This is the culprit – one of the items in the Undressed: a Brief History of Underwear exhibition at the Victoria & Albert Museum. The signage tells us that it is a cuirass bodice dress in silk satin and lace, dating from 1876 and adds that it was considered shocking at the time because…. I thought it might be fun to look more closely at why it was so shocking.
Cuirass bodice dress, 1876
But first, I want to look at what a cuirass bodice actually was. According the The Oxford English Dictionary, a cuirass is a piece of medieval body-armour comprising a back-plate and breast-plate fastened together with buckles or in some other way. The important thing is that it is rigid.
Cuirass corsets steam-moulded from The Milliner and Dressmaker, 1874.
The 1870s cuirass corset was longer than the medieval cuirass and covered the hips as well and came down to a point at the front. It, too, was rigid. The material, usually linen, was stiffly starched and whale-boned before being steam-moulded over an earthenware or metal mould. The result was a rigid garment which made movement almost impossible; on the other hand, it fitted the body like a glove and gave it that desirable svelte curvaceous look.
What is interesting, though, is that the cuirass corset, cumbersome though it was, was also seen as ‘an ever-present monitor indirectly bidding its wearer to exercise self-restraint; it is evidence of a well-disciplined mind and well-regulated feelings.’ Ingenious spin-doctoring is obviously not a modern phenomenon.
The cuirass bodice day dress, 1875-7.
So, back to the cuirass bodice dress. The example above is made from two materials, probably silk and velvet and the long bodice, which comes down over the hips, emphasises the cuirass effect. The sleeves are long and tight and the neckline high, which again is typical. And, at the front, a draped ‘apron’ with fringing is caught up at the side with a row of bows. At the time, trimming was immensely fashionable: flounces, bows, fringes, pleats, ruching, etc., not to mention feathers, lace, and broderie anglaise. In our example, the bottom of the skirt is also fringed; there is a frill round the neck and down the bodice, and four pairs of bright buttons down the cuff. Seventy or eighty yards of trimming might be used on a skirt alone. In ball dresses, even the trimmings themselves were trimmed with tinsel, spangles and beads.
So, why was the red dress so shocking? First of all, its colour. The fashion at the time was for muted colours for daytime: ‘sickly pink and sulky blue’, says one fashion magazine. Or one might go for two different shades of grey, say. But our dress is not just red, it’s scarlet and, furthermore, it’s matched with white, a colour which was usually reserved for petticoats – certainly in a day dress.. Shades of a scarlet women, perhaps.
Close up of red cuirass bodice dress
Then, the neckline is scandalously low for a day dress. Of course, there were a variety of day-dresses: walking dresses, morning-dresses (the most informal), afternoon dresses for paying calls, etc. This one is obviously for something a bit special – a preview at the Royal Academy Summer Exhibition, perhaps. It plunges in a U right down to the bust, its shape emphasized by the creamy frill. Décolleté necklines and prettily rounded sloping shoulders were much admired in an evening dress, but not in a day-dress. And there are three-quarter length sleeves, which are not particularly tight. Could this indicate a looseness of morals?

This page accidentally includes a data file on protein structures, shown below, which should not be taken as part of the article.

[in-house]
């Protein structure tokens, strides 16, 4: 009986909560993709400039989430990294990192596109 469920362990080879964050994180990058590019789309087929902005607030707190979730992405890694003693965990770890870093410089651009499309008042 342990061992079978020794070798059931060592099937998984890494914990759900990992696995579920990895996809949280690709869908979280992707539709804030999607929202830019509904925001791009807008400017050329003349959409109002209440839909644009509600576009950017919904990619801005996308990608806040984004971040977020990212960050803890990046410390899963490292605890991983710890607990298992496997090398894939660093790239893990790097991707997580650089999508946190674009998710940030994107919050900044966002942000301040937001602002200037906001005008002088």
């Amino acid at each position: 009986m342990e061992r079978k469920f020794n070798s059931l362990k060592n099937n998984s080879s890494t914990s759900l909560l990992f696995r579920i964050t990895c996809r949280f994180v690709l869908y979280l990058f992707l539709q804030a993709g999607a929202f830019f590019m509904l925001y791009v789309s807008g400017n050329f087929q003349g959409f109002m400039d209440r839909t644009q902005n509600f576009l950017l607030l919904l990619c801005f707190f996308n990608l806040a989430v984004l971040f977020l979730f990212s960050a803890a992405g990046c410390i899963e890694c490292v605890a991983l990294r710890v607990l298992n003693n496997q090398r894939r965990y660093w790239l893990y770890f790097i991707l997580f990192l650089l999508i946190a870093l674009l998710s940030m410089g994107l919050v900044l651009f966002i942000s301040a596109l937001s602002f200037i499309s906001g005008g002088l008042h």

And there’s worse to come. If you look closely at the bodice, you will see that it looks as though it has corset lacing at the front. In other words, what really shocked the dress’s contemporaries was that it looked as though the corset, instead of being hidden and underneath, was now showing and on the outside. And the dozens of white lace flounces in the skirt could almost have come from a petticoat! The wearer would have worn several petticoats, the top one of which would have been as lacy as the wearer could afford.
The ‘apron’ which you can see decorously attached in the black and white photo looks almost loose on the red dress, as if there’s nothing holding it up. One shake, and it might slither to the ground. Already the white ‘petticoat-like’ skirt is showing around the hips. And, in many respects, the dress is shockingly plain! Yes, the white skirt is made up of layers of lace, but there are none of the bows, fringes and buttons in the respectable black and white photo.
Red cuirass bodice dress from the back
The back of the dress is shocking in a different way. Nothing at the back is as rigid as it should be in a cuirass bodice dress. As the lady walked, the train would sway deliciously and the large, loose gathers – or perhaps they are huge scarlet roses – would move, too. In fact, you can see that the curator has spread out the skirt in such a way that it looks mid-swirl.This is a seductive dress and one has to doubt the owner’s ‘well-regulated feelings.’
Who owned this dress? When did she wear it? And what happened? Because, surely something did. There must be a story there and I’d love to know more about it.
Undressed: a brief history of underwear is on at the Victoria & Albert Museum until 12 March, 2017. Highly recommended.
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